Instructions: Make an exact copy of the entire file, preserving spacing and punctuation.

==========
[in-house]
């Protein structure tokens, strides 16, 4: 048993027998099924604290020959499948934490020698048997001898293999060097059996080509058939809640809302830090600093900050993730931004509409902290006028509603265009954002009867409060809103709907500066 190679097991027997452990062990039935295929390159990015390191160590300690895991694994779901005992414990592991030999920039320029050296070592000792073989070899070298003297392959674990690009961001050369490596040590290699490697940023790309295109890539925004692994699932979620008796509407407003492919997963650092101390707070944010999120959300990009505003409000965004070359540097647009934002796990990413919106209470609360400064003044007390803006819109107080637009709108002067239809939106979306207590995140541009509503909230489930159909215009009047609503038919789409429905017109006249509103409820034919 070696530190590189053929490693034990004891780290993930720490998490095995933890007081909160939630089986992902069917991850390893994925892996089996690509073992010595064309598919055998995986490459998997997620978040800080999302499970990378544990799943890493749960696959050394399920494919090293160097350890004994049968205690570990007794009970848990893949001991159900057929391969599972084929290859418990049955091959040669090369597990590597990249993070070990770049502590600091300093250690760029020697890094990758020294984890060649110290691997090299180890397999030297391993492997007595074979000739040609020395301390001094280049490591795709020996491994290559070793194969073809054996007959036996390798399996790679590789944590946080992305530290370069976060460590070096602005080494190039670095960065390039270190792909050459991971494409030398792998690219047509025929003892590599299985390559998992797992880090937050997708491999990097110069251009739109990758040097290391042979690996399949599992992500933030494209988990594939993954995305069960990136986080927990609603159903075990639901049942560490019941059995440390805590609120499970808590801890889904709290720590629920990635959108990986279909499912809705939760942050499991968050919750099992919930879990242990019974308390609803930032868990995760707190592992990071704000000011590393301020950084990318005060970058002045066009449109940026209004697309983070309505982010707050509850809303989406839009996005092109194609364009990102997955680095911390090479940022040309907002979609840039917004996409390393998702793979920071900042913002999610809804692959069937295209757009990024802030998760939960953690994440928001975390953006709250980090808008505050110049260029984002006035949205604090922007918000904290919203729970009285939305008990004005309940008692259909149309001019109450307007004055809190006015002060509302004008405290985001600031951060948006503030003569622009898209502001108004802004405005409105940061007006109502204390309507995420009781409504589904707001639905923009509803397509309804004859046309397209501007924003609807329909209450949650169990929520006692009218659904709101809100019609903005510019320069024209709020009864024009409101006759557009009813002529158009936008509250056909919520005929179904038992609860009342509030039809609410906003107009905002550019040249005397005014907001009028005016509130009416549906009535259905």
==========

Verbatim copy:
[in-house]
């Protein structure tokens, strides 16, 4: 048993027998099924604290020959499948934490020698048997001898293999060097059996080509058939809640809302830090600093900050993730931004509409902290006028509603265009954002009867409060809103709907500066 190679097991027997452990062990039935295929390159990015390191160590300690895991694994779901005992414990592991030999920039320029050296070592000792073989070899070298003297392959674990690009961001050369490596040590290699490697940023790309295109890539925004692994699932979620008796509407407003492919997963650092101390707070944010999120959300990009505003409000965004070359540097647009934002796990990413919106209470609360400064003044007390803006819109107080637009709108002067239809939106979306207590995140541009509503909230489930159909215009009047609503038919789409429905017109006249509103409820034919 070696530190590189053929490693034990004891780290993930720490998490095995933890007081909160939630089986992902069917991850390893994925892996089996690509073992010595064309598919055998995986490459998997997620978040800080999302499970990378544990799943890493749960696959050394399920494919090293160097350890004994049968205690570990007794009970848990893949001991159900057929391969599972084929290859418990049955091959040669090369597990590597990249993070070990770049502590600091300093250690760029020697890094990758020294984890060649110290691997090299180890397999030297391993492997007595074979000739040609020395301390001094280049490591795709020996491994290559070793194969073809054996007959036996390798399996790679590789944590946080992305530290370069976060460590070096602005080494190039670095960065390039270190792909050459991971494409030398792998690219047509025929003892590599299985390559998992797992880090937050997708491999990097110069251009739109990758040097290391042979690996399949599992992500933030494209988990594939993954995305069960990136986080927990609603159903075990639901049942560490019941059995440390805590609120499970808590801890889904709290720590629920990635959108990986279909499912809705939760942050499991968050919750099992919930879990242990019974308390609803930032868990995760707190592992990071704000000011590393301020950084990318005060970058002045066009449109940026209004697309983070309505982010707050509850809303989406839009996005092109194609364009990102997955680095911390090479940022040309907002979609840039917004996409390393998702793979920071900042913002999610809804692959069937295209757009990024802030998760939960953690994440928001975390953006709250980090808008505050110049260029984002006035949205604090922007918000904290919203729970009285939305008990004005309940008692259909149309001019109450307007004055809190006015002060509302004008405290985001600031951060948006503030003569622009898209502001108004802004405005409105940061007006109502204390309507995420009781409504589904707001639905923009509803397509309804004859046309397209501007924003609807329909209450949650169990929520006692009218659904709101809100019609903005510019320069024209709020009864024009409101006759557009009813002529158009936008509250056909919520005929179904038992609860009342509030039809609410906003107009905002550019040249005397005014907001009028005016509130009416549906009535259905």